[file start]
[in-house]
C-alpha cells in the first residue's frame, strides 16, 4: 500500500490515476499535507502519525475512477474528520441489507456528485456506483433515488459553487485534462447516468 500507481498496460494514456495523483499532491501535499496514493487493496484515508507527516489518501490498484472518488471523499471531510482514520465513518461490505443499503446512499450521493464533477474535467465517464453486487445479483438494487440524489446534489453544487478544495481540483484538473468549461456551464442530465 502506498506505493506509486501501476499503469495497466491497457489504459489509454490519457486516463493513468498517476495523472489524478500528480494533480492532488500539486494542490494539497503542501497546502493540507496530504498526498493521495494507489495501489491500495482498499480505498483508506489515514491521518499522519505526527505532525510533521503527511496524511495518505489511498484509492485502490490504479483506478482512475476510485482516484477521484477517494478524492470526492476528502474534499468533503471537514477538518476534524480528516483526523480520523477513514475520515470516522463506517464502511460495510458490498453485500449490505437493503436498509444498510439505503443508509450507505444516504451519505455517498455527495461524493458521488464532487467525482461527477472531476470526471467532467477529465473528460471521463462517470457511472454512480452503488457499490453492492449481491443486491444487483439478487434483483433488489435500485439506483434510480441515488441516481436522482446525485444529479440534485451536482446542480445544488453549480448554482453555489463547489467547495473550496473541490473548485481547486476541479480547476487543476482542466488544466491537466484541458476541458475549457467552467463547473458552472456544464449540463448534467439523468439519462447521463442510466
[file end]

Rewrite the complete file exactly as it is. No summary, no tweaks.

[in-house]
C-alpha cells in the first residue's frame, strides 16, 4: 500500500490515476499535507502519525475512477474528520441489507456528485456506483433515488459553487485534462447516468 500507481498496460494514456495523483499532491501535499496514493487493496484515508507527516489518501490498484472518488471523499471531510482514520465513518461490505443499503446512499450521493464533477474535467465517464453486487445479483438494487440524489446534489453544487478544495481540483484538473468549461456551464442530465 502506498506505493506509486501501476499503469495497466491497457489504459489509454490519457486516463493513468498517476495523472489524478500528480494533480492532488500539486494542490494539497503542501497546502493540507496530504498526498493521495494507489495501489491500495482498499480505498483508506489515514491521518499522519505526527505532525510533521503527511496524511495518505489511498484509492485502490490504479483506478482512475476510485482516484477521484477517494478524492470526492476528502474534499468533503471537514477538518476534524480528516483526523480520523477513514475520515470516522463506517464502511460495510458490498453485500449490505437493503436498509444498510439505503443508509450507505444516504451519505455517498455527495461524493458521488464532487467525482461527477472531476470526471467532467477529465473528460471521463462517470457511472454512480452503488457499490453492492449481491443486491444487483439478487434483483433488489435500485439506483434510480441515488441516481436522482446525485444529479440534485451536482446542480445544488453549480448554482453555489463547489467547495473550496473541490473548485481547486476541479480547476487543476482542466488544466491537466484541458476541458475549457467552467463547473458552472456544464449540463448534467439523468439519462447521463442510466